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Anaheim Has Much More to Offer than Just a Magic Kingdom

anaheim

Anaheim Has Much More to Offer than Just a Magic Kingdom

The late San Francisco Chronicle columnist Herb Caen used to describe Southern California as “the box that Disneyland came in.” That would make Anaheim the box top. Along with Orlando, Florida, Anaheim is the only place in America where it’s a compliment to hear a visitor remark, “Well, that was a real Mickey Mouse place to stay.”

But there is more to Anaheim than being the granddaddy of Uncle Walt Disney’s theme parks. Indeed, there is even more to Anaheim than its next two most well-known entities: the Los Angeles Angels of Major League Baseball and the National Hockey League’s Anaheim Ducks.

For instance, did you know the Anaheim Convention Center is the largest exhibit facility on the West Coast? Originally opened in 1967, the convention center spans 53 acres, offers 1.8 million square feet of function space and also includes an on-site Hilton Hotel with display and meeting spaces of its own. Located directly across the street from the Anaheim Resort District’s second theme park, Disney’s California Adventure, the convention center hosts such large events as Citrix Synergy, Disney’s D23 Expo and the Winter National Association of Music Merchants (NAMM) Show. Don’t let the roster spook you into believing the facility is solely suited for mega-tradeshows as it can also host small meetings and intimate industry gatherings.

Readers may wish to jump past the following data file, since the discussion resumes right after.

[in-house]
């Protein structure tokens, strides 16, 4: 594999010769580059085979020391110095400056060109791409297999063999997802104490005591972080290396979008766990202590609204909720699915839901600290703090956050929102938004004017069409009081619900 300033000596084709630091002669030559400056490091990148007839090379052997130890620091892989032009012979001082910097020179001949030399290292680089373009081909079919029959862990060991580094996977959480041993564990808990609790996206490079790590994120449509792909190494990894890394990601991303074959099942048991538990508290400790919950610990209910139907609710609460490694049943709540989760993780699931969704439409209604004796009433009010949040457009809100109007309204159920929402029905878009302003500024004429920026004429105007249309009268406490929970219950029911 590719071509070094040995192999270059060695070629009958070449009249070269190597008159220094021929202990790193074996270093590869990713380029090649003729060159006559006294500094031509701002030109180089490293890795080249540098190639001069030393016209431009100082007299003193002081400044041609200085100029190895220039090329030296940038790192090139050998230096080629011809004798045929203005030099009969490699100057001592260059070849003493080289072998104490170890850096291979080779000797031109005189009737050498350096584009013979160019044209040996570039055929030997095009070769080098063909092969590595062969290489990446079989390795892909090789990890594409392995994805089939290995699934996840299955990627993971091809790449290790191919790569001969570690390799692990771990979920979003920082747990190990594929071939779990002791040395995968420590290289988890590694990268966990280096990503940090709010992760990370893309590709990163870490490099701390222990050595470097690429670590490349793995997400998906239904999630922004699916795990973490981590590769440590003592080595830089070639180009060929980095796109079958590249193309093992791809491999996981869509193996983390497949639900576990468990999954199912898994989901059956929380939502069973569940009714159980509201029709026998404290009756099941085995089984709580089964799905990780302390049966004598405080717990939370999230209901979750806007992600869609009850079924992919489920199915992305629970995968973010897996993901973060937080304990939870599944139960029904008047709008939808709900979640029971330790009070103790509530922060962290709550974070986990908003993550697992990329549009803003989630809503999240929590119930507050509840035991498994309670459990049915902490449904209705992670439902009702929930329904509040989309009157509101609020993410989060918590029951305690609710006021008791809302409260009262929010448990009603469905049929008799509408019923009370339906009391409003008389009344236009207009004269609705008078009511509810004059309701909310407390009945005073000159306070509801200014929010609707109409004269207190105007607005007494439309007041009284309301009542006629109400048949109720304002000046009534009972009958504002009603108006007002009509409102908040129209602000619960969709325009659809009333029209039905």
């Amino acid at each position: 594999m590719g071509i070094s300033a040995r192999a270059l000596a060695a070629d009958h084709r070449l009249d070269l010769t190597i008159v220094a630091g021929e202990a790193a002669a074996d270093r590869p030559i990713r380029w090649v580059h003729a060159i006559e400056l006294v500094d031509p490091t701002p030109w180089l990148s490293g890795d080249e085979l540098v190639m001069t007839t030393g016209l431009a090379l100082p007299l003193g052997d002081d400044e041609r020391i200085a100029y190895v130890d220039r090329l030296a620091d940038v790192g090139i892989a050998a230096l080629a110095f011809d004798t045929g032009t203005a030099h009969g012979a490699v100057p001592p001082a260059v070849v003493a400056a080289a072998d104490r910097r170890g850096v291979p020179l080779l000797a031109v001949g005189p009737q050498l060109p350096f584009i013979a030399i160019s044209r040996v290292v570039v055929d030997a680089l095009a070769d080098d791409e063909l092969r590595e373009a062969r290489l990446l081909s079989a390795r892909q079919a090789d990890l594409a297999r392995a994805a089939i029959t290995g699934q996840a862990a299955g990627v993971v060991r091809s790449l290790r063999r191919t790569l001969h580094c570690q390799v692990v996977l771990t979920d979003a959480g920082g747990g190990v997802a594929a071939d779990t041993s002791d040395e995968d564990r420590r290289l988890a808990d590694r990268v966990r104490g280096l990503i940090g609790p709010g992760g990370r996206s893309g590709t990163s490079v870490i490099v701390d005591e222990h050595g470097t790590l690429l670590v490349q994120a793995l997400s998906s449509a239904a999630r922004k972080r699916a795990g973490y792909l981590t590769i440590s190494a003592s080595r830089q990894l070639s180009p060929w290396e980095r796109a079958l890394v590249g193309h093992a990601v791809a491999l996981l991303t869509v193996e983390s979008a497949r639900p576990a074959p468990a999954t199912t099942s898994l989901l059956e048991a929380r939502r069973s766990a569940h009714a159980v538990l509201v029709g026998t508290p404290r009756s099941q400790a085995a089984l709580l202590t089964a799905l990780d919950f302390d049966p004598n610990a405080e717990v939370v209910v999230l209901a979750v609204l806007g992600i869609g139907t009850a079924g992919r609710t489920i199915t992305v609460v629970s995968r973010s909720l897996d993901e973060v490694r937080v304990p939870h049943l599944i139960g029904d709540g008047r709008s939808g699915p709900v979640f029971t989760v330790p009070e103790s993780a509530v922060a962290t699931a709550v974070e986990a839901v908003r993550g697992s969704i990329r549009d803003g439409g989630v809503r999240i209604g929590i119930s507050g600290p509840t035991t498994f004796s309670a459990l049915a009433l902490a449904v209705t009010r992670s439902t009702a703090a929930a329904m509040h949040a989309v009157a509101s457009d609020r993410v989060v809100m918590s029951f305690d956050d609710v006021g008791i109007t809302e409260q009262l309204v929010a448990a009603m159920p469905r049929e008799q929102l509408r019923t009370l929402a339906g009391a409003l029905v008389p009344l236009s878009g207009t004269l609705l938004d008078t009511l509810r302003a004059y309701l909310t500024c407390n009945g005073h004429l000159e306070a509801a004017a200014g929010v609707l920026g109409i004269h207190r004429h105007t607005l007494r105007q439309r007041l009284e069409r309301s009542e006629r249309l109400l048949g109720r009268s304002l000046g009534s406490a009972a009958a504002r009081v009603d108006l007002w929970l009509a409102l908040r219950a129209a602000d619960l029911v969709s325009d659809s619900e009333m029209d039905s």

Business travelers can choose from a plethora of lodging offerings as there are 111 hotels with 22,183 rooms within two miles of the convention center, including 41 (with 8,749 total rooms) within a half-mile walk of the meeting place. Besides Anaheim, there are hotels, motels and other lodging options in the bordering cities of Buena Park, Garden Grove, Fullerton, Orange and Yorba Linda. Beyond those, there are surrounding Orange County’s famous (and generally pricey) oceanfront resorts in Dana Point, Laguna Beach, Newport Beach, Newport Coast and Huntington Beach. You might find a celebrity in these … checked in under an assumed name after having ditched the paparazzi an hour-and-change away in Hollywood.